Most Of The Work Is In Targeting And Research
Let’s talk about success in business and where it begins.
In an ideal world, you should target correctly and then your funnel should be used exclusively to whittle down potential customers until you get the list down to the narrow field of people who are likely to buy your product.
Seems straightforward, but like I said yesterday, most people don’t do this.
They get the targeting wrong, and then because they’re getting less and less eyeballs or engagements on their funnel, they open it out to people who are less likely to be customers.
This creates a negative spiral, which brings me to today’s topic.
The Hardest Job You Have Is In The Research Stage
Remember when your old school teacher or University professor says, “you should spend more time researching than writing!”
(Time Out: If you’re enjoying this article, then you should probably sign up to my mailing list, where I give out ideas and business tricks that I don’t share publicly. Click here, fill out your details and get yourself on the list! You won’t leave this page.
Now Back To The Regular Programming Schedule…)
And you mumbled about that and then took two books out of the library and basically read them as you were writing the night before the essay was due?
That’s how people unwittingly approach marketing.
They try and create the ad, sales letter or content marketing and then slot the audience in to what they have in mind.
This is the wrong approach.
If You Get Targeting Right, The Rest Is A Formality
I read an interesting forum thread earlier today about financial bloggers. There was an argument between two camps:
- Financial bloggers should keep more in touch with the “real world”
- Financial bloggers should talk about whatever they want and if that’s their perspective, it’s their perspective
The argument kicked off because someone pointed out it was stupid for financial bloggers to say, “It’s easy for everyone to retire early! Just save six figures a year and invest that into high interest accounts!”
I’m paraphrasing, but that was the gist of the argument. And of course, everyone got very heated about this.
Now… what struck me as interesting is that what people think of as a content marketing issue isn’t that at all. It’s a lack of targeting knowledge.
“Everyone can retire early! Save your money and put it in high savings accounts!”
This is bad targeting because it falls into the trap of talking to everyone and being out of touch. You simply can’t talk to everyone in a single message.
The result you get is people arguing about how out of touch you are with “reality.”
“Everyone in New York Can Retire Early. Save Your Money, Then Move Out To The Mid-West After Five Years.”
This is better advice even though it’d probably be the same content. It’s targeted to a specific demographic and thus you skip all the drama (and non-buyers) that our financial blogger caused.
Remember The Basics
You’re looking for people with problems. The more specific their problem, the easier it is to help them.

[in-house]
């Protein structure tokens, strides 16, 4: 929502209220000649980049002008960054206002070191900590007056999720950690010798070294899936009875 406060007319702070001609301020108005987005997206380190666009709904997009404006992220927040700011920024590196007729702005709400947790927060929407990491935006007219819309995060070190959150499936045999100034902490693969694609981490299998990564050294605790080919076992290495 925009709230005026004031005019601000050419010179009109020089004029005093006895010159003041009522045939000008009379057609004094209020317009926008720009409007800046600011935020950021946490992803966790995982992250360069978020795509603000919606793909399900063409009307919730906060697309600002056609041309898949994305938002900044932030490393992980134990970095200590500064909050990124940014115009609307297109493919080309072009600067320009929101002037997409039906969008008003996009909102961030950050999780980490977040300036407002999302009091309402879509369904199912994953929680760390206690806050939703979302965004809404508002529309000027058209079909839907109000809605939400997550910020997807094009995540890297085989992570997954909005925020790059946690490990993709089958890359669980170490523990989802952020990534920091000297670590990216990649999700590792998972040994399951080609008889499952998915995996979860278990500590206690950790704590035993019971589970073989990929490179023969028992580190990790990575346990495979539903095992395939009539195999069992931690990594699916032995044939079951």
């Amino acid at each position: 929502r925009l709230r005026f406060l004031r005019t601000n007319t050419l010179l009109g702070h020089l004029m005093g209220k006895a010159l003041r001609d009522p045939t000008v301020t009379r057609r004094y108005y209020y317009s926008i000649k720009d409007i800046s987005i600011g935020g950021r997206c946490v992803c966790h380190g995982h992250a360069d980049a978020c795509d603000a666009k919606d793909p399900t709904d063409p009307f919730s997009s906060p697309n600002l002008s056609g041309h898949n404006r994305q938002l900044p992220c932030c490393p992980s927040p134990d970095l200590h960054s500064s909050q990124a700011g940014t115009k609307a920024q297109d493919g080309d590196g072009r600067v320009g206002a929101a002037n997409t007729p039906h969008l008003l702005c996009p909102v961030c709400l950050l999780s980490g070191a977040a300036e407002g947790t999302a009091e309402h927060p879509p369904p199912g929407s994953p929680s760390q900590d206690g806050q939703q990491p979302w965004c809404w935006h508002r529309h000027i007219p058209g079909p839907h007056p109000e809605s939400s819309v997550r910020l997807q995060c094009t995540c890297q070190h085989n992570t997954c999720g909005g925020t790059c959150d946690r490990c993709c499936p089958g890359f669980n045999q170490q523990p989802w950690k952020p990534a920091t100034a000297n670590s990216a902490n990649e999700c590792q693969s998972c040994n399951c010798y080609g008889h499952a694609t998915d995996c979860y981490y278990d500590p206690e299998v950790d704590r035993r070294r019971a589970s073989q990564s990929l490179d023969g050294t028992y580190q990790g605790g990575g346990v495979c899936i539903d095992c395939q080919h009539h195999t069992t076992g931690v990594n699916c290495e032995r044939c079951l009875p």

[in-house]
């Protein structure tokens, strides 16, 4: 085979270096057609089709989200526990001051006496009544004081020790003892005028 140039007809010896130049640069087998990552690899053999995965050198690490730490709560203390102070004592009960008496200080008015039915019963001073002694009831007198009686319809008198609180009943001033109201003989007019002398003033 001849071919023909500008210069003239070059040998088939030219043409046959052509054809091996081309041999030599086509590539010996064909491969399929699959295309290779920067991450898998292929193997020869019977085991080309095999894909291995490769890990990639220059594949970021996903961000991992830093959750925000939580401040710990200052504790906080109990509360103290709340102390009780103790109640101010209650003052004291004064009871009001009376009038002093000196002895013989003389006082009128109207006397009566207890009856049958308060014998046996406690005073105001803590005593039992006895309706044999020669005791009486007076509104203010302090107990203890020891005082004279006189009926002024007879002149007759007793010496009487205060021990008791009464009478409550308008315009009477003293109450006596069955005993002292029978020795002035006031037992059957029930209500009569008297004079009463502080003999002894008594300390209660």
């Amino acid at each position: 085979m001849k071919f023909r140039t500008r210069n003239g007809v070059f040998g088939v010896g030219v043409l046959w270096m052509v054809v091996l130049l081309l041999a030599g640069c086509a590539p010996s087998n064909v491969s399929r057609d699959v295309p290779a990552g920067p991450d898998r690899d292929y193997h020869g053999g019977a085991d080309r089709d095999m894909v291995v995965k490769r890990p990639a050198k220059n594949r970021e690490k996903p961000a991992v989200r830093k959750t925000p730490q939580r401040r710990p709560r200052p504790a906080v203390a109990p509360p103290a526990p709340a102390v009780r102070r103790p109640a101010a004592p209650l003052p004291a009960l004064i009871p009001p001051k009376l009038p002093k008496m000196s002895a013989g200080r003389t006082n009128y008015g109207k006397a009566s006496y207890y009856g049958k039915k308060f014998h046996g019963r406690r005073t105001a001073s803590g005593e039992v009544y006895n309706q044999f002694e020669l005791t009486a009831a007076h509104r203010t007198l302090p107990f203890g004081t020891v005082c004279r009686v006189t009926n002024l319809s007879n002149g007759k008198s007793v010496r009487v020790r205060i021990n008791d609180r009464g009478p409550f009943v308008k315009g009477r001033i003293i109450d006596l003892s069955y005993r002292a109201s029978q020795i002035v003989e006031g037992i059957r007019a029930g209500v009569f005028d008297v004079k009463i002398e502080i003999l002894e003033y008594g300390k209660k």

If you’re a financial blogger, then you can write whatever you want. There are blogs out there for multi-millionaires and fake multi-millionaires and there are blogs for people who earn $15,000 a year and are looking up tips for how to make ends meet.
You can write whatever you want, but if you want to actually be useful, then you’ll pick a market and stick to it. There’s absolutely no point in telling people who earn $15,000 a year to put it into a savings account, because they can’t afford to.
Similarly, you’re not going to win a multi-millionaire audience by promoting the same milquetoast investment strategies that most financial bloggers advocate, because multi-millionaires have different goals and priorities.
Let Me Psycho-Analyse Here
In the above scenario, there’s a problem with blogging and content marketing and everything.
People are caught up in the archetypes and “being authentic” and whatever. Especially when it comes to financial matters. (Especially when it comes to the USA.)
You’ll get certain financial bloggers who are probably urbanites, living in New York or Silicon Valley who earn a ton of money.
(And let’s face it… there are a ton of people running the guru game who are trust fund kids living off someone else’s money. Hello many “digital nomads” who are conspicuously nineteen and clearly on a gap year.)
There’s nothing wrong with either of those things. Advice for gap year kids can literally save lives. People who want to leave their hellish rat race city are a great target market.
The problem comes when people like that try and play as their target market when they’re not.
You get a nineteen year old kid talking about “making business moves” when he has a YouTube account with twelve subscribers and is a self-styled “lifestyle coach” and yet doesn’t know anything about business or whatever.
Or you get someone who’ll talk about the annoying grind of being poor; who worked out how to save money by not buying a brand new Mercedes this year.
This isn’t a problem with those people, but it’s a problem with targeting of the audience and in most cases, just assuming you know your audience without actually finding out.
Just like those old homework assignments, putting time and effort into researching what you need to do is worth many more hours of stumbling through and getting it wrong.
If you get the targeting for your marketing efforts right, then everything else falls into place.
- Your costs will be cheaper (you’re not reaching any uninterested eyeballs and you will earn from each engagement)
- You won’t make any huge mistakes with branding
- Authenticity becomes easy because all you’re doing is giving people what you know they want
Put the effort in at the beginning, and you’ll find everything else becomes much easier.